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2012 Texas Water Plan Highlights Regional Water Challenges

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Stress on our water supplies is on the minds of the public and the legislature, and it has only been underscored by our record setting and devastating drought. The current drought—still underway despite a wet December—boasts the longest, hottest, and driest period in recorded history, with estimated agricultural losses of over $5 billion and annual rainfall almost fifty percent below average.

On January 5, the Texas Water Development Board (TWDB) officially released its 2012 State Water Plan. This newest iteration of the Water Plan assesses Texas’ water needs through 2060, and it comes with a hefty price tag totaling $53 billion.

Summary of Water Plan

The 2012 Water Plan is the result of amassed regional studies and analyses of current and projected water supply needs. Factors considered in regional planning activities include municipal, agricultural, manufacturing, and mining needs and various water strategies including, but not limited to, inter-basin transfers, conservation, new reservoirs, water reuse, new treatment facilities, desalination, and pipelines. A snapshot of regional needs provides a sobering look at the challenges that lay ahead for Texas.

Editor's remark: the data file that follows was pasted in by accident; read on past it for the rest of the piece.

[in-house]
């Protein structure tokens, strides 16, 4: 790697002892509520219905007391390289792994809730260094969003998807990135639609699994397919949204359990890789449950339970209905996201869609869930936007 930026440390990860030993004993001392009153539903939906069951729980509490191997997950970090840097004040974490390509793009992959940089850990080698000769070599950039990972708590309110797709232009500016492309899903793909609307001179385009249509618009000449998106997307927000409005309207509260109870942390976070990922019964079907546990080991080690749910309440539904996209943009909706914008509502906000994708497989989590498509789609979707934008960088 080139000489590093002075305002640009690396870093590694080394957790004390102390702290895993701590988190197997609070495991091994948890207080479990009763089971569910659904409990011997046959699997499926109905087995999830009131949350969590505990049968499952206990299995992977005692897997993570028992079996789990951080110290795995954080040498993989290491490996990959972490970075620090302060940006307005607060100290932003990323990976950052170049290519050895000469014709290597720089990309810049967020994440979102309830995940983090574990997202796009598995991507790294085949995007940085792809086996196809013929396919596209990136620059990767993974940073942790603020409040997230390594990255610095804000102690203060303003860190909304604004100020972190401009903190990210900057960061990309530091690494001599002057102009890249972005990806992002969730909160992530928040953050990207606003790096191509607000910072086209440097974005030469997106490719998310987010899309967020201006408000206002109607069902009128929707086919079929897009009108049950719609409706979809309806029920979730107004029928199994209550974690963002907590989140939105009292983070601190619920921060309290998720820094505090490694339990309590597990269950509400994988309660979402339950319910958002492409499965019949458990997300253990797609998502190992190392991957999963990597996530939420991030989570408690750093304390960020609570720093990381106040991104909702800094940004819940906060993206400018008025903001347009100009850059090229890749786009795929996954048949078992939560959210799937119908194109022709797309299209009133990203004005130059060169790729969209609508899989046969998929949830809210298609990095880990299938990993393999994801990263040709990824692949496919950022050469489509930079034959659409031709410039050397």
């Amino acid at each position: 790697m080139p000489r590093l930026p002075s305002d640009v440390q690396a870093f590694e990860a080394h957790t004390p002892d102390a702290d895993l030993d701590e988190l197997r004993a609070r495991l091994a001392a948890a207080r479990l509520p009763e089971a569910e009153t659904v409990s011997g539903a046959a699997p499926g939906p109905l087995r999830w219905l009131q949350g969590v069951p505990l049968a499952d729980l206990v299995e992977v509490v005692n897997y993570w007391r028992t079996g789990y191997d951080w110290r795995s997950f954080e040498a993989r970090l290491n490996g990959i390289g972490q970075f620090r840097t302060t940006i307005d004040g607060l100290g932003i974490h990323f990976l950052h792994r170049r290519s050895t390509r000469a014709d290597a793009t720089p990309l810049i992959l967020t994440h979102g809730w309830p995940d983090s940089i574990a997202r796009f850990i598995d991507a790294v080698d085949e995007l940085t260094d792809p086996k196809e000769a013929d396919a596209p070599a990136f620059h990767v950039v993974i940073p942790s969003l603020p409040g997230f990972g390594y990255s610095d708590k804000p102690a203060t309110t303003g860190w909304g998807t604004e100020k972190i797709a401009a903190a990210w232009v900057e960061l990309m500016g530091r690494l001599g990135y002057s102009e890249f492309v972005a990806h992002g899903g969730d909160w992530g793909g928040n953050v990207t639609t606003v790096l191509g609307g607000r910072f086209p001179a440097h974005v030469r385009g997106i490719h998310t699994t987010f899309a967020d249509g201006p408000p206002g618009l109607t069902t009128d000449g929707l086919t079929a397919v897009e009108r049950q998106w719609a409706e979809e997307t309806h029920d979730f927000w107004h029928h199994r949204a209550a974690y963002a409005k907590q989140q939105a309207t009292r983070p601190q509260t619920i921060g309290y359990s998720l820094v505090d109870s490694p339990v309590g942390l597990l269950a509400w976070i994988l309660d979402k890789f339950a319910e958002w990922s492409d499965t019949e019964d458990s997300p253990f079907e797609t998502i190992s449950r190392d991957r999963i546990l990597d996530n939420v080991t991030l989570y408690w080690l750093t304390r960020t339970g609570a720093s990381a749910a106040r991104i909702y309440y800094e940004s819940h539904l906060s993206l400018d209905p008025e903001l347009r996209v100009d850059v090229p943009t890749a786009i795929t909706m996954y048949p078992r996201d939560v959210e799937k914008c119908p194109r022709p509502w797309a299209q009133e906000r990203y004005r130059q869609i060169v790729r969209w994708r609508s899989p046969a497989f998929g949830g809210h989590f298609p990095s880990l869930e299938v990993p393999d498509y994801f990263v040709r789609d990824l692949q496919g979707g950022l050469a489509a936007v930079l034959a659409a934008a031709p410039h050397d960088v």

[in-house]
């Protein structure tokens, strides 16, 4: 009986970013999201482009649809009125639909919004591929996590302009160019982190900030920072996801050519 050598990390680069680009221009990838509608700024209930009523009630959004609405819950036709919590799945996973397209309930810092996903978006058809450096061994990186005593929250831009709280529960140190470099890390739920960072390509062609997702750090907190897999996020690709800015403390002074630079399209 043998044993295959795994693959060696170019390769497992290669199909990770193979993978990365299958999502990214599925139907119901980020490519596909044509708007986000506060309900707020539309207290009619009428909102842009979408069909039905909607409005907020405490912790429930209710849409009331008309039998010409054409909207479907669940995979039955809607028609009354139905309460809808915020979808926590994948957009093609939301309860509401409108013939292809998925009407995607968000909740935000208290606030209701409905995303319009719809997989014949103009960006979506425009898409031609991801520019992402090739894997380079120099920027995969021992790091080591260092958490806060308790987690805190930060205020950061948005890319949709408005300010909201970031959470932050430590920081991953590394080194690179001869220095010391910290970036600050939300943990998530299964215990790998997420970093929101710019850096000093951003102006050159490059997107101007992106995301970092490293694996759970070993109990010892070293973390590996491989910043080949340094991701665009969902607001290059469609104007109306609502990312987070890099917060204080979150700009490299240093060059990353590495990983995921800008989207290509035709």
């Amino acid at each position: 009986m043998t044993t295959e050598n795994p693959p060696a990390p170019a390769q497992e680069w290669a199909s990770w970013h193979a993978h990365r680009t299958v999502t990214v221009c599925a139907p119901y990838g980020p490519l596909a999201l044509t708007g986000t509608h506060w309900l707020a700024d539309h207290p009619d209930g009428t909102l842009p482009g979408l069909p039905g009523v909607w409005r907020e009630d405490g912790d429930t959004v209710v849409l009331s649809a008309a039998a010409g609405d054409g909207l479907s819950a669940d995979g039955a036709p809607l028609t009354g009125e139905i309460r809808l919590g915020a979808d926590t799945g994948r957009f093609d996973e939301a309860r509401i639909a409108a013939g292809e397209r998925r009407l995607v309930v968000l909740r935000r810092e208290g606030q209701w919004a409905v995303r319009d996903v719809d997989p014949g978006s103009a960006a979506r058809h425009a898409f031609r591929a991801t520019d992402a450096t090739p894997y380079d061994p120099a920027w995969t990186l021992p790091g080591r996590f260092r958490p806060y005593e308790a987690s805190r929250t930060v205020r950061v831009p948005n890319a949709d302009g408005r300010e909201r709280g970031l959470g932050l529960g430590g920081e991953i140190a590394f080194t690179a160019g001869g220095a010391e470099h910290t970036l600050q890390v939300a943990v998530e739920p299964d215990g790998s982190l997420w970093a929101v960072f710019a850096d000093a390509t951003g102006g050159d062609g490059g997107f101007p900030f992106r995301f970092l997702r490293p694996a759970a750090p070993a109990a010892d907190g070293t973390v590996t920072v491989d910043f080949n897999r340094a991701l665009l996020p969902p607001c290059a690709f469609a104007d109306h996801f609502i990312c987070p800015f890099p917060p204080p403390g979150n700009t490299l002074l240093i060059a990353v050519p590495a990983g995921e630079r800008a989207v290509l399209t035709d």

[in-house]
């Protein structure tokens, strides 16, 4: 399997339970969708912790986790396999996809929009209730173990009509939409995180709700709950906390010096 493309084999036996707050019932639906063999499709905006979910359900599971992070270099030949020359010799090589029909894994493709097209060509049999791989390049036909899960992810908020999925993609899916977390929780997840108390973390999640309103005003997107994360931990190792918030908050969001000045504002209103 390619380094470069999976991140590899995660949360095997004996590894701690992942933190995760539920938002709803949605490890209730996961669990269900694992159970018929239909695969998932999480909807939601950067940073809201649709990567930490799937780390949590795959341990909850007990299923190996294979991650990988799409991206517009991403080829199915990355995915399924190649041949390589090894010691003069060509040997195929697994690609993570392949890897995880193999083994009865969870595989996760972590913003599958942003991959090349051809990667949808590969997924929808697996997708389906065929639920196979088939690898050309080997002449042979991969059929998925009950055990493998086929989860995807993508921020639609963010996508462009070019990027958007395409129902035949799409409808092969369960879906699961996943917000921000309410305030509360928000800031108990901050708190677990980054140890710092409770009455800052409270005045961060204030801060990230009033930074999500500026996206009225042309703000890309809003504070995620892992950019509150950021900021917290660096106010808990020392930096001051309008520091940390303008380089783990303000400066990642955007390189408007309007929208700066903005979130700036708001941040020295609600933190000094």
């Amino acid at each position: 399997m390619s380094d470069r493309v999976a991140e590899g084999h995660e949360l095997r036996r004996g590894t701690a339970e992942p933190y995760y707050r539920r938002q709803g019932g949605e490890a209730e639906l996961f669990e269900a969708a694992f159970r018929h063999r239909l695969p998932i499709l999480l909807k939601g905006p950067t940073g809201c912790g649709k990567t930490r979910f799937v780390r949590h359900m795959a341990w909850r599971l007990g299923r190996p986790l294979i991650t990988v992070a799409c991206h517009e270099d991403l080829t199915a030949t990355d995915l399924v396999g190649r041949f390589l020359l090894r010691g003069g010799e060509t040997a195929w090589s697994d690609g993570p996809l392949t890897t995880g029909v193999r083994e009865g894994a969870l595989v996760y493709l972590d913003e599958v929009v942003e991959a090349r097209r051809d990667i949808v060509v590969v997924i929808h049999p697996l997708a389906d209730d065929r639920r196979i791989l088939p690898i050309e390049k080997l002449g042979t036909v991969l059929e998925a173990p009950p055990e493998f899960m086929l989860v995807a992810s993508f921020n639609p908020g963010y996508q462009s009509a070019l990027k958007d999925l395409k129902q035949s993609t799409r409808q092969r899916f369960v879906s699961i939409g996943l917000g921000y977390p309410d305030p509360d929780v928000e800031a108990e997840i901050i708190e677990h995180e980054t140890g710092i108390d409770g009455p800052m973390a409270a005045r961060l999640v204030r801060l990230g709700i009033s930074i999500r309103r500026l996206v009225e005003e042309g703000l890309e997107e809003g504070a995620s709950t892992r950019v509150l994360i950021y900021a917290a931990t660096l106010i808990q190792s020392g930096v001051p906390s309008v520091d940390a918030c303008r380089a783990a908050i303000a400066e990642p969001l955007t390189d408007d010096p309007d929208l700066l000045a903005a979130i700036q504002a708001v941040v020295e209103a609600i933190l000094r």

Highlights of Total Capital Costs by Region:

• Region A Texas Panhandle—$739 million
• Region B North Central Texas—$499 million
• Region C Trinity Basin/DFW—$21.5 billion
• Region E Far West Texas—$842 million
• Region F Edwards Plateau—$915 million
• Region G Brazos River Basin—$3.2 billion
• Region H Trinity, San Jacinto, Brazos, Neches, and Colorado river basins/Houston—$12 billion
• Region I East Texas—$885 million
• Region K Lower Colorado River—$907 million
• Region L South Central—$7.6 billion
• Region M Rio Grande Basin—$2.2 billion
• Region N Coastal Bend—$656 million
• Region O Llano Estacado/Southern High Plains—$1.1 billion

Unless significant action is taken, the plan paints a dire picture for the economic future of Texas. By 2060, existing water supplies are expected to decline by 10%, and Texas is projected to almost double in population to almost 47 million people. In 2011 alone, Texas gained 500,000 new residents, placing additional stress on our water supplies and infrastructure.

Dealing with our projected growth utilizing different regional strategies is central to the 2012 Water Plan. If the state fails to implement the plan, Texas will not have enough water to meet demands, with an estimated loss of over $116 billion in economic activity, and over a million Texas jobs.

Challenge Ahead to Identify Funding and Build Consensus